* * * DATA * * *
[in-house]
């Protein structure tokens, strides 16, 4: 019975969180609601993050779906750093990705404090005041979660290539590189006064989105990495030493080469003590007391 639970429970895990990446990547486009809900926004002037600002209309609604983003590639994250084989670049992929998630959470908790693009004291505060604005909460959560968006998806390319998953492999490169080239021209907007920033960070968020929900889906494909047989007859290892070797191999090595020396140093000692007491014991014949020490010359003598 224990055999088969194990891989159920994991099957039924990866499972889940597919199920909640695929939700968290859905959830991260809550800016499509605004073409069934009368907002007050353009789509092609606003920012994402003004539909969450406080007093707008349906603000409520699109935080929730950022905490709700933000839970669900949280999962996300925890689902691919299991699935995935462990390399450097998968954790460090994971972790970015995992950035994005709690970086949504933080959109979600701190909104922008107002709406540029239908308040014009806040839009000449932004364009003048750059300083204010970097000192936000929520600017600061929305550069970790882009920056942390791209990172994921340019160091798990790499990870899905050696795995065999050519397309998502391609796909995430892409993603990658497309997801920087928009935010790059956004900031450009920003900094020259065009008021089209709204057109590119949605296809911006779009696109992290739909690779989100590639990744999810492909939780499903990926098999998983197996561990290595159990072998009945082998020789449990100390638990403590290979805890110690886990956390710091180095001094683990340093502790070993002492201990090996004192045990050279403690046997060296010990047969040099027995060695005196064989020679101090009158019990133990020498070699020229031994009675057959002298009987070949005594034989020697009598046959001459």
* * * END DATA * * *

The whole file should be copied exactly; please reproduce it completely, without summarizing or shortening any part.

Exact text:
[in-house]
């Protein structure tokens, strides 16, 4: 019975969180609601993050779906750093990705404090005041979660290539590189006064989105990495030493080469003590007391 639970429970895990990446990547486009809900926004002037600002209309609604983003590639994250084989670049992929998630959470908790693009004291505060604005909460959560968006998806390319998953492999490169080239021209907007920033960070968020929900889906494909047989007859290892070797191999090595020396140093000692007491014991014949020490010359003598 224990055999088969194990891989159920994991099957039924990866499972889940597919199920909640695929939700968290859905959830991260809550800016499509605004073409069934009368907002007050353009789509092609606003920012994402003004539909969450406080007093707008349906603000409520699109935080929730950022905490709700933000839970669900949280999962996300925890689902691919299991699935995935462990390399450097998968954790460090994971972790970015995992950035994005709690970086949504933080959109979600701190909104922008107002709406540029239908308040014009806040839009000449932004364009003048750059300083204010970097000192936000929520600017600061929305550069970790882009920056942390791209990172994921340019160091798990790499990870899905050696795995065999050519397309998502391609796909995430892409993603990658497309997801920087928009935010790059956004900031450009920003900094020259065009008021089209709204057109590119949605296809911006779009696109992290739909690779989100590639990744999810492909939780499903990926098999998983197996561990290595159990072998009945082998020789449990100390638990403590290979805890110690886990956390710091180095001094683990340093502790070993002492201990090996004192045990050279403690046997060296010990047969040099027995060695005196064989020679101090009158019990133990020498070699020229031994009675057959002298009987070949005594034989020697009598046959001459």